MASSIVE CRANE BUILDING 9-STORY APARTMENT BUILDING DAMAGES HOMES ON HAMILTON AND CONDICT
NEW BRUNSWICK, NJ—A brief storm appears to have downed a massive construction crane, causing serious damage to at least two structures.
The crane at 78 Easton Avenue came down at approximately 7pm on Sunday, July 21. CBS New York’s reported wind gusts in excess of 60 miles per hour around that time.
It was the site where Collegiate Development Group, a St. Louis company, had been building a nine-story, 181-unit apartment building, at Easton Avenue’s busy intersection with Hamilton Street.
Onlookers and officials agreed that there were no reports of injuries at this time, but the devastation was apparent.
The falling crane did serious damage to the upper floors of the home at 142 Hamilton Street, landing in the backyards of Hamilton, while another piece of the crane smashed into a small apartment building on Condict Street, a full block away.
It’s not immediately clear how tall the crane was, but the building under construction was set to rise 115 feet above the intersection.
It’s also unclear how authorities will clean up the mess, who will incur the costs, and what this means for the proposed building.
NBC New York reported that the construction company and city engineers were working to figure out how to remove the crane without doing further damage to buildings and power lines in the neighborhood.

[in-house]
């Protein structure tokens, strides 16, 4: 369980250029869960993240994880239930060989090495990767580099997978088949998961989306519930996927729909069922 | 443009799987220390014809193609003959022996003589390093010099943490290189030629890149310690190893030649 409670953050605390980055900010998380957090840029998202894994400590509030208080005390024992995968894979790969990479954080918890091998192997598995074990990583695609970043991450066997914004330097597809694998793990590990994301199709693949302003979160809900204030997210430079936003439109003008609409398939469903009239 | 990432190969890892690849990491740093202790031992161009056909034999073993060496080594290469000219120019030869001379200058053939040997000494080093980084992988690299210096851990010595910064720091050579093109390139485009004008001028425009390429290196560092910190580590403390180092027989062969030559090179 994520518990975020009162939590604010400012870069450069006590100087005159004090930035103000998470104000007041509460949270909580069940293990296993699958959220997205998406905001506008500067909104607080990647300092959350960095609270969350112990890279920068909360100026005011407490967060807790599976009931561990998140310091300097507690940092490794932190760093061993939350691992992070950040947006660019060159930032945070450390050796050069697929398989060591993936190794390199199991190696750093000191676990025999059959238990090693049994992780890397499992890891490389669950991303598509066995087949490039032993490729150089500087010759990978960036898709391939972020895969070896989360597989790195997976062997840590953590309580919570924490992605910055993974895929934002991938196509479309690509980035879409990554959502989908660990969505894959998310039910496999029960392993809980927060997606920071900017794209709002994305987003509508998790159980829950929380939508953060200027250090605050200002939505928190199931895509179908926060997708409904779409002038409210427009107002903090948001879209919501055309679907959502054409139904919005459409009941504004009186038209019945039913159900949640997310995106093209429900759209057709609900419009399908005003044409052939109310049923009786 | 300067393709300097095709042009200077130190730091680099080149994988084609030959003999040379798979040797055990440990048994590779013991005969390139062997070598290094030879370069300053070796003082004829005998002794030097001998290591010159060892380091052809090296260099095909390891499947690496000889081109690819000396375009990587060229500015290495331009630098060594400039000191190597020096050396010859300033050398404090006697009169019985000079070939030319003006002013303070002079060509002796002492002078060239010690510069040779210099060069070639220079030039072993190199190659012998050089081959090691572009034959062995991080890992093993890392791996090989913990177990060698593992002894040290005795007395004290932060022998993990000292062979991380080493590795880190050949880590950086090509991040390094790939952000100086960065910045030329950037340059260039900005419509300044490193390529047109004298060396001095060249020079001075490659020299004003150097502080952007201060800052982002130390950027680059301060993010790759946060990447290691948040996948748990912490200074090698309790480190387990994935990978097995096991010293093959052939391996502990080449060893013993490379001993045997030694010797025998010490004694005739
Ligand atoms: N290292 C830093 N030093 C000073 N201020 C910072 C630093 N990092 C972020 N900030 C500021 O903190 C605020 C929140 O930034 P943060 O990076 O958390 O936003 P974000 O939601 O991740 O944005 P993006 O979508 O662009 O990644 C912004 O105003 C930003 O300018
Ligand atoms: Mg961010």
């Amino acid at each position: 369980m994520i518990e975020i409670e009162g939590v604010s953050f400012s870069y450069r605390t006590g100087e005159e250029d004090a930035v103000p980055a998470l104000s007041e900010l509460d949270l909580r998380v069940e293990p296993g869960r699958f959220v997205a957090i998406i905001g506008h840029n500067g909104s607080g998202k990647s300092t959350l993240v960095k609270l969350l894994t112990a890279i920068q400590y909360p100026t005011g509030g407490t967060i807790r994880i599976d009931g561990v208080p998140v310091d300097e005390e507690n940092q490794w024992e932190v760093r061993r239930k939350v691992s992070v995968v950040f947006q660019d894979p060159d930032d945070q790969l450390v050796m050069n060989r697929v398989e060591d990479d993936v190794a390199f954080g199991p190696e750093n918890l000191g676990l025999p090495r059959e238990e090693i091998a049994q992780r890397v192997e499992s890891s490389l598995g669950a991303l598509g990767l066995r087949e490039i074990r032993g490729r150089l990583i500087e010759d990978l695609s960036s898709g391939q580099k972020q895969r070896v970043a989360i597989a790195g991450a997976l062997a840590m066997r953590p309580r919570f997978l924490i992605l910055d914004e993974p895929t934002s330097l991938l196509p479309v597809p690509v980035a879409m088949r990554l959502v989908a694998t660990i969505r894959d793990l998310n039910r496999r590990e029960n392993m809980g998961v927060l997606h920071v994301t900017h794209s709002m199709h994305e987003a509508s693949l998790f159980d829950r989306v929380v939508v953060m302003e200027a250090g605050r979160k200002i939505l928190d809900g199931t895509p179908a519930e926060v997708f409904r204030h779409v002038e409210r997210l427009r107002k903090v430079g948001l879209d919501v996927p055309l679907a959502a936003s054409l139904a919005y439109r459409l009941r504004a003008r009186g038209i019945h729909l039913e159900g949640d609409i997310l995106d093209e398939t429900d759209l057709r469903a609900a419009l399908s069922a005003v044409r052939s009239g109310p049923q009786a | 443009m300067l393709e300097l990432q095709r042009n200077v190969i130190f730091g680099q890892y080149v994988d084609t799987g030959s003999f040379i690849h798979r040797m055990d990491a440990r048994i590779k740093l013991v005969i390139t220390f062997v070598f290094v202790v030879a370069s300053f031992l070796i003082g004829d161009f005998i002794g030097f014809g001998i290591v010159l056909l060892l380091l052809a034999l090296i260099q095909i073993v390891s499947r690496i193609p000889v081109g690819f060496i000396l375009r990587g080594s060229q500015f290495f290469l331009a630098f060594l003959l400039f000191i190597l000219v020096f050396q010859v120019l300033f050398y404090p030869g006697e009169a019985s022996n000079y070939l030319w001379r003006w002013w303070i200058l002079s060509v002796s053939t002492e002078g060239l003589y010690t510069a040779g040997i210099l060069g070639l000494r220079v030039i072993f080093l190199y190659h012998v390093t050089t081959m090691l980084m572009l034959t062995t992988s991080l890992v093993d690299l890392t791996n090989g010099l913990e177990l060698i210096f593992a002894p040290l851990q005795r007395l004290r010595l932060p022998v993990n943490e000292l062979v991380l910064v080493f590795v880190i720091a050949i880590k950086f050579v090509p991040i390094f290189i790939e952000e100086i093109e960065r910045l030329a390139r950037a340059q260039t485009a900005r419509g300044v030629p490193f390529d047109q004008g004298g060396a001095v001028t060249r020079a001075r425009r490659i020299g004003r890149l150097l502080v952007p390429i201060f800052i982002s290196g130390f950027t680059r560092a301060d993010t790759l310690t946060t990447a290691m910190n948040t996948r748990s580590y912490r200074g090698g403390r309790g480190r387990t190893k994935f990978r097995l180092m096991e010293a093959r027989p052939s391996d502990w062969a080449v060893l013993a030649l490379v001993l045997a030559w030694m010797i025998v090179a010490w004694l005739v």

Just a few doors down from the mayhem sits the office of Kelso & Burgess, the firm that represented the Missouri-based developer in its efforts to secure land use approvals from the city.
At the same time, the county government also steers hundreds of thousands of dollars to his law firm in a no-bid contract, and yet still Kelso is paid to represent almost all of New Brunswick’s major real estate developers every time they build in the Hub City.
In June 2017, the Collegiate Development Group building was approved by the city’s Zoning Board unanimously, “over several objections from nearby residents,” according to TapInto New Brunswick’s Jack Murtha.
Kelso represented the company at the hearing, even though the project was on a county-owned road, creating a conflict of interest.
Later that year, the City Council and Mayor James Cahill granted the developer a lucrative tax exemption, which will allow it to avoid paying traditional property taxes, including school taxes, for up to 30 years.
The project replaced a three-story medical building and two Easton Avenue homes.
Anthony Abrantes, Sr. of the Keystone+Mountain+Lakes Regional Council of Carpenters confirmed the construction site was also the location of an ongoing “labor dispute,” one related to the use of non-union employees by the developer.
“There’s a huge correlation when it comes to qualified workers and training and how that impacts safety on the job site, not only for [our members] but for the citizens of the community,” Abrantes told New Brunswick Today.